Although there are many issues on our minds as Election Day approaches, the economy should be our main focus. Many Americans are unaware of—or do not fully comprehend—the size of the national debt, which currently stands at roughly $13.6 trillion, according to government estimates. To write that amount out in full: $13,676,109,536,322.

The citizenry is only just beginning to wake up to this huge debt that will have to be paid off. Debt does not simply disappear, and it is astounding that we have gotten this far into the hole without a massive uproar. It would also be foolish to assume that we can remain the world's preeminent power while incurring the largest debt as well.

As the national debt swells beyond our economic growth, it will continue to outpace our ability to pay it off. A 2009 government estimate put our GDP at approximately $14.14 trillion—seeing how close the debt is in value to GDP, it is not implausible that such a scenario could occur.

The national debt is the greatest security threat that the United States faces. The debt threatens to collapse our economy, and with it our global power. As students, we have our whole lives ahead of us and it is shameful that we will be the generation saddled with paying off this massive debt. Unless you would like to spend your entire life paying for the mistakes of current and past politicians, you should vote out any representative who has supported irresponsible spending on November 2.

However, some people believe that such concerns are unfounded or exaggerated. Yet there are plenty of historical examples of nations that fell into civil disorder or collapsed partly due to accumulated debt. Although nothing on such a dramatic scale may occur, an expanding debt is exceedingly dangerous. Contemporary examples include Greece, whose national debt shook the European Union.

The world economy is centered in New York and much of the developed western world is badly in debt—two things that do not bode well for the future. France is currently in the midst of nationwide strikes and riots regarding plans to increase the pension age. The French public seems to not understand that unless they cut something, France will not have a strong enough economy to provide benefits at all. The United Kingdom also just announced an austerity plan to try to avert disaster. The United States, on the other hand, has yet to start a serious plan.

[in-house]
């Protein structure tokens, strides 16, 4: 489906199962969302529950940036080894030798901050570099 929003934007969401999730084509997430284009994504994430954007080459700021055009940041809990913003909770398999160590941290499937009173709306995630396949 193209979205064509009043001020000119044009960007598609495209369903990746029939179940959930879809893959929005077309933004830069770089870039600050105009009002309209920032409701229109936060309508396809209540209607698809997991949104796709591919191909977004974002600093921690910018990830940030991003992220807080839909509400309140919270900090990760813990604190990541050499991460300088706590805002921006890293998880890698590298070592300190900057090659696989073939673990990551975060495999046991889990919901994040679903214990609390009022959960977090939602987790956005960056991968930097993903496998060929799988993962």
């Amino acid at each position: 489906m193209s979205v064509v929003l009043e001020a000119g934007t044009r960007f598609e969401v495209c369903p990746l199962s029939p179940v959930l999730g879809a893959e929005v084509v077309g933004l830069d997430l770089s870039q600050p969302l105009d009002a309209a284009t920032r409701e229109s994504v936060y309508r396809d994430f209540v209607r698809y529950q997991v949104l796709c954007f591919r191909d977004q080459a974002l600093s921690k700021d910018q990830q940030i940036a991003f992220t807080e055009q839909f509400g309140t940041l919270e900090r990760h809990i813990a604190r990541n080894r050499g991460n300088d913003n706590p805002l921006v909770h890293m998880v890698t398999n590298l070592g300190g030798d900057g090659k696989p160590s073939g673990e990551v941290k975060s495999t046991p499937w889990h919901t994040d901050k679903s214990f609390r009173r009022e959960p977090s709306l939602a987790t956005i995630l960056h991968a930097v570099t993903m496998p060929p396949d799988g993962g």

As a nation, Americans need to understand what is at stake and that the necessary measures will be very painful. This goes for people of all political stripes. We need to remove all representatives who passed legislation enlarging the debt, whether they are liberal or conservative, or serve at the federal or state level. A recent New York Times article estimated the state debt of New York to be $200 billion in promised health benefits to retirees. Many other states have pension funds in danger of running out. Citizens have become too spoiled by their benefits and entitlements, many of which the government does not know how to pay for.

The current administration does not bear all of the blame, as some of the national debt was accumulated under the Bush administration. However, Congress drafted—and Obama signed—legislation that has increased the debt by roughly $5.4 trillion, excluding the bailouts. Depending on what school of economic thought one adheres to, such spending might be justified. Yet the fact remains that the government has no idea how it is going to get the money, and more importantly, pay it off.

We have been financing our debt by borrowing from other nations—such as China—and selling government bonds. This is simply unsustainable. There are many issues that need to be addressed, but they require money and a strong economy, both of which are threatened by escalating debt. We must get our financial house in order before we focus on other issues. Alleviating the debt must take priority.

The debt poses a danger to our global influence and military power. With troops stationed all over the world and numerous treaty commitments to defend others, we are badly overstretched. The debt limits our capabilities.

Overextension has long been a factor in the decline of many former great powers. If our economy is damaged enough, it may very well hasten our relative decline compared to new powers like China. Some believe this is not a bad thing and that it doesn't matter if we remain the greatest military power. However, most would agree it's wiser to trust ourselves—a democracy—with such power and responsibility, instead of an authoritarian China. Yet while we're borrowing and spending, China is building its military. Although this does not signal war or an end to the power of the United States, it is connected. The debt limits our military and foreign aid capabilities, which are essential to ensuring our survival and freedom.

No American can afford to ignore the fact that the debt is the greatest threat to the United States. It drains our economy, hampers our defenses and threatens the American Dream. There is one question that we should all be asking ourselves on November 2: "Who will bail the United States out?"

John Dale Grover is a member of the Class of 2014.